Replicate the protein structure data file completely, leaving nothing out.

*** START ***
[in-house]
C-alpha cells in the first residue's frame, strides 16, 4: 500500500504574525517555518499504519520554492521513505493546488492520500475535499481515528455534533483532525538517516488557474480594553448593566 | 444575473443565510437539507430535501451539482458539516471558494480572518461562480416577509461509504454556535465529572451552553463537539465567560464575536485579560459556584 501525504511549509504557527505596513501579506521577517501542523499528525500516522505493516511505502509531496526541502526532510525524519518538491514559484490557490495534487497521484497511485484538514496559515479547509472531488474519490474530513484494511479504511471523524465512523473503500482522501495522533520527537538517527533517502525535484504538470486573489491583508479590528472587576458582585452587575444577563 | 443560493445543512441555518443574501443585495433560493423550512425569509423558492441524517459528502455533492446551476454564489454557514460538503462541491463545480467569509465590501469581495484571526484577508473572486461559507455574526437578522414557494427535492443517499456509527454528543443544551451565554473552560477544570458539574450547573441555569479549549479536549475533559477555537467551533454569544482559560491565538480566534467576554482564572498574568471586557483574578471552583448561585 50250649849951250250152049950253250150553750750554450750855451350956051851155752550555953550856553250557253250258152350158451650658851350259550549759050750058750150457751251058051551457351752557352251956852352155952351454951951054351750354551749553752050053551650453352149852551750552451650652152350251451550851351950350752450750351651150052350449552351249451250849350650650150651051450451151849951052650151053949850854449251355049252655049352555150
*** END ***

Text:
[in-house]
C-alpha cells in the first residue's frame, strides 16, 4: 500500500504574525517555518499504519520554492521513505493546488492520500475535499481515528455534533483532525538517516488557474480594553448593566 | 444575473443565510437539507430535501451539482458539516471558494480572518461562480416577509461509504454556535465529572451552553463537539465567560464575536485579560459556584 501525504511549509504557527505596513501579506521577517501542523499528525500516522505493516511505502509531496526541502526532510525524519518538491514559484490557490495534487497521484497511485484538514496559515479547509472531488474519490474530513484494511479504511471523524465512523473503500482522501495522533520527537538517527533517502525535484504538470486573489491583508479590528472587576458582585452587575444577563 | 443560493445543512441555518443574501443585495433560493423550512425569509423558492441524517459528502455533492446551476454564489454557514460538503462541491463545480467569509465590501469581495484571526484577508473572486461559507455574526437578522414557494427535492443517499456509527454528543443544551451565554473552560477544570458539574450547573441555569479549549479536549475533559477555537467551533454569544482559560491565538480566534467576554482564572498574568471586557483574578471552583448561585 50250649849951250250152049950253250150553750750554450750855451350956051851155752550555953550856553250557253250258152350158451650658851350259550549759050750058750150457751251058051551457351752557352251956852352155952351454951951054351750354551749553752050053551650453352149852551750552451650652152350251451550851351950350752450750351651150052350449552351249451250849350650650150651051450451151849951052650151053949850854449251355049252655049352555150